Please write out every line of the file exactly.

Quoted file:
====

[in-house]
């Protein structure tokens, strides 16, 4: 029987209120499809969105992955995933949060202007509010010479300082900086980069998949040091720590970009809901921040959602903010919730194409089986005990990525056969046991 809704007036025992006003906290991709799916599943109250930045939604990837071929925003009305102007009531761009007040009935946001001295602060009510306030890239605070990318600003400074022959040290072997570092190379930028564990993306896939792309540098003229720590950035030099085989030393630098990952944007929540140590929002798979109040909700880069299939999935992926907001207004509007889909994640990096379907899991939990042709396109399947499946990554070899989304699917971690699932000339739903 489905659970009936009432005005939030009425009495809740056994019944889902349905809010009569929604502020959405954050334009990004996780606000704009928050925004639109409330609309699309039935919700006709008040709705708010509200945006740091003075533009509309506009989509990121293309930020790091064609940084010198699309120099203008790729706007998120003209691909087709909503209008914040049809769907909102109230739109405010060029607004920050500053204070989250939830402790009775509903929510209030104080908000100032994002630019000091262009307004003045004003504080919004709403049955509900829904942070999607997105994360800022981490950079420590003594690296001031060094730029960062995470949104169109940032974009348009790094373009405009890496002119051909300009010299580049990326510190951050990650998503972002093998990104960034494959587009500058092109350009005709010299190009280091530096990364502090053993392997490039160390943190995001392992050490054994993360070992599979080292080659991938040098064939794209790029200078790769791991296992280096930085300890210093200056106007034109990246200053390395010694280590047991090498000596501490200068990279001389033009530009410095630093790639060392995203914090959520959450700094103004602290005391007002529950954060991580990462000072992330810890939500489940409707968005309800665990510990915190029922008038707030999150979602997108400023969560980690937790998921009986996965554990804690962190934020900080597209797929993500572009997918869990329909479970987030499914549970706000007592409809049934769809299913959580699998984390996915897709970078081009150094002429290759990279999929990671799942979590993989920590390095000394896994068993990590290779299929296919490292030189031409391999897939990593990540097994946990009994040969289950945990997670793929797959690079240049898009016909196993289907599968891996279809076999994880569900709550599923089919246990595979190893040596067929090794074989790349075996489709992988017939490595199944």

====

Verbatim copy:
[in-house]
């Protein structure tokens, strides 16, 4: 029987209120499809969105992955995933949060202007509010010479300082900086980069998949040091720590970009809901921040959602903010919730194409089986005990990525056969046991 809704007036025992006003906290991709799916599943109250930045939604990837071929925003009305102007009531761009007040009935946001001295602060009510306030890239605070990318600003400074022959040290072997570092190379930028564990993306896939792309540098003229720590950035030099085989030393630098990952944007929540140590929002798979109040909700880069299939999935992926907001207004509007889909994640990096379907899991939990042709396109399947499946990554070899989304699917971690699932000339739903 489905659970009936009432005005939030009425009495809740056994019944889902349905809010009569929604502020959405954050334009990004996780606000704009928050925004639109409330609309699309039935919700006709008040709705708010509200945006740091003075533009509309506009989509990121293309930020790091064609940084010198699309120099203008790729706007998120003209691909087709909503209008914040049809769907909102109230739109405010060029607004920050500053204070989250939830402790009775509903929510209030104080908000100032994002630019000091262009307004003045004003504080919004709403049955509900829904942070999607997105994360800022981490950079420590003594690296001031060094730029960062995470949104169109940032974009348009790094373009405009890496002119051909300009010299580049990326510190951050990650998503972002093998990104960034494959587009500058092109350009005709010299190009280091530096990364502090053993392997490039160390943190995001392992050490054994993360070992599979080292080659991938040098064939794209790029200078790769791991296992280096930085300890210093200056106007034109990246200053390395010694280590047991090498000596501490200068990279001389033009530009410095630093790639060392995203914090959520959450700094103004602290005391007002529950954060991580990462000072992330810890939500489940409707968005309800665990510990915190029922008038707030999150979602997108400023969560980690937790998921009986996965554990804690962190934020900080597209797929993500572009997918869990329909479970987030499914549970706000007592409809049934769809299913959580699998984390996915897709970078081009150094002429290759990279999929990671799942979590993989920590390095000394896994068993990590290779299929296919490292030189031409391999897939990593990540097994946990009994040969289950945990997670793929797959690079240049898009016909196993289907599968891996279809076999994880569900709550599923089919246990595979190893040596067929090794074989790349075996489709992988017939490595199944």